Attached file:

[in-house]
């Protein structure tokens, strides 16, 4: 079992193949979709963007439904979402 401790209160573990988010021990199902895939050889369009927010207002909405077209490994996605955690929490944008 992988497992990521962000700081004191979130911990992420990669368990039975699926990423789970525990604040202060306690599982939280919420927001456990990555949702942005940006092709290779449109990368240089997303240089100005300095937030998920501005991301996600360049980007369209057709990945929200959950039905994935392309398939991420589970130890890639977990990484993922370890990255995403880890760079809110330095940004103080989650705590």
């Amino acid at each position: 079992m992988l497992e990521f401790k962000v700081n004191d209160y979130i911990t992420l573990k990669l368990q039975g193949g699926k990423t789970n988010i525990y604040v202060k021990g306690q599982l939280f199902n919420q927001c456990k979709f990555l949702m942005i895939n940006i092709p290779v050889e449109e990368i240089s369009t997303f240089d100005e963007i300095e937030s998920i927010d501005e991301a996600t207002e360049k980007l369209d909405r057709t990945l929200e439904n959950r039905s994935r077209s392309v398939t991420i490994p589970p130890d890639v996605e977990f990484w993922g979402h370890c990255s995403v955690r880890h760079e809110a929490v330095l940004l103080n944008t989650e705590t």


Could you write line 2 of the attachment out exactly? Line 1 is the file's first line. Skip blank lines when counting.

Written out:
């Protein structure tokens, strides 16, 4: 079992193949979709963007439904979402 401790209160573990988010021990199902895939050889369009927010207002909405077209490994996605955690929490944008 992988497992990521962000700081004191979130911990992420990669368990039975699926990423789970525990604040202060306690599982939280919420927001456990990555949702942005940006092709290779449109990368240089997303240089100005300095937030998920501005991301996600360049980007369209057709990945929200959950039905994935392309398939991420589970130890890639977990990484993922370890990255995403880890760079809110330095940004103080989650705590």